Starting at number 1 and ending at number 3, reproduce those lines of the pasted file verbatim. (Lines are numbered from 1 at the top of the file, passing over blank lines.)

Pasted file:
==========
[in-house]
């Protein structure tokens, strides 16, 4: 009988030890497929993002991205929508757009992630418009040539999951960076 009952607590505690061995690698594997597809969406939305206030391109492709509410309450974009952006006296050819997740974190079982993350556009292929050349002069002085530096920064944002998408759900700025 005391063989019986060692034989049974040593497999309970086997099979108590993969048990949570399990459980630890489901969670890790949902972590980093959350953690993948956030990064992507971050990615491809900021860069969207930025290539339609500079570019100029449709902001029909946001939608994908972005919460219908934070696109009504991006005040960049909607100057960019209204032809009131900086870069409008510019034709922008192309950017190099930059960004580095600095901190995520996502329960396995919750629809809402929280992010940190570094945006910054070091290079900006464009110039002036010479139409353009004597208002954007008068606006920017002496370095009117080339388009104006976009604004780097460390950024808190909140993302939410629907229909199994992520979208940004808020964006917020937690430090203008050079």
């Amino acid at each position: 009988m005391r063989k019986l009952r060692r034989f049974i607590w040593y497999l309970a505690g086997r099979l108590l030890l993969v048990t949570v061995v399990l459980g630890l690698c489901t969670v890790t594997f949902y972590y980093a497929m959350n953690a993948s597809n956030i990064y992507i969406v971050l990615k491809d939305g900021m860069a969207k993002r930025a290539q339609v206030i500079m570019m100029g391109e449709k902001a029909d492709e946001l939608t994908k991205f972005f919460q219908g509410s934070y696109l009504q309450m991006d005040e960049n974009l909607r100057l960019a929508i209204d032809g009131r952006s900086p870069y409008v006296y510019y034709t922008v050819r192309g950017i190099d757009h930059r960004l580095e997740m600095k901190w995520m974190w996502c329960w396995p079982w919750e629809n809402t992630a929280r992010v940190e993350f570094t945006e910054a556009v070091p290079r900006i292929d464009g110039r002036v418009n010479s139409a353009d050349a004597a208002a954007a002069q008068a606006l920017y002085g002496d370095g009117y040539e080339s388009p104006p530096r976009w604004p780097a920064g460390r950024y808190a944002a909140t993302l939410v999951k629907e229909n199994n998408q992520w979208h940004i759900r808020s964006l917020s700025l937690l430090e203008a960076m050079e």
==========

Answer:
[in-house]
């Protein structure tokens, strides 16, 4: 009988030890497929993002991205929508757009992630418009040539999951960076 009952607590505690061995690698594997597809969406939305206030391109492709509410309450974009952006006296050819997740974190079982993350556009292929050349002069002085530096920064944002998408759900700025 005391063989019986060692034989049974040593497999309970086997099979108590993969048990949570399990459980630890489901969670890790949902972590980093959350953690993948956030990064992507971050990615491809900021860069969207930025290539339609500079570019100029449709902001029909946001939608994908972005919460219908934070696109009504991006005040960049909607100057960019209204032809009131900086870069409008510019034709922008192309950017190099930059960004580095600095901190995520996502329960396995919750629809809402929280992010940190570094945006910054070091290079900006464009110039002036010479139409353009004597208002954007008068606006920017002496370095009117080339388009104006976009604004780097460390950024808190909140993302939410629907229909199994992520979208940004808020964006917020937690430090203008050079």
């Amino acid at each position: 009988m005391r063989k019986l009952r060692r034989f049974i607590w040593y497999l309970a505690g086997r099979l108590l030890l993969v048990t949570v061995v399990l459980g630890l690698c489901t969670v890790t594997f949902y972590y980093a497929m959350n953690a993948s597809n956030i990064y992507i969406v971050l990615k491809d939305g900021m860069a969207k993002r930025a290539q339609v206030i500079m570019m100029g391109e449709k902001a029909d492709e946001l939608t994908k991205f972005f919460q219908g509410s934070y696109l009504q309450m991006d005040e960049n974009l909607r100057l960019a929508i209204d032809g009131r952006s900086p870069y409008v006296y510019y034709t922008v050819r192309g950017i190099d757009h930059r960004l580095e997740m600095k901190w995520m974190w996502c329960w396995p079982w919750e629809n809402t992630a929280r992010v940190e993350f570094t945006e910054a556009v070091p290079r900006i292929d464009g110039r002036v418009n010479s139409a353009d050349a004597a208002a954007a002069q008068a606006l920017y002085g002496d370095g009117y040539e080339s388009p104006p530096r976009w604004p780097a920064g460390r950024y808190a944002a909140t993302l939410v999951k629907e229909n199994n998408q992520w979208h940004i759900r808020s964006l917020s700025l937690l430090e203008a960076m050079e």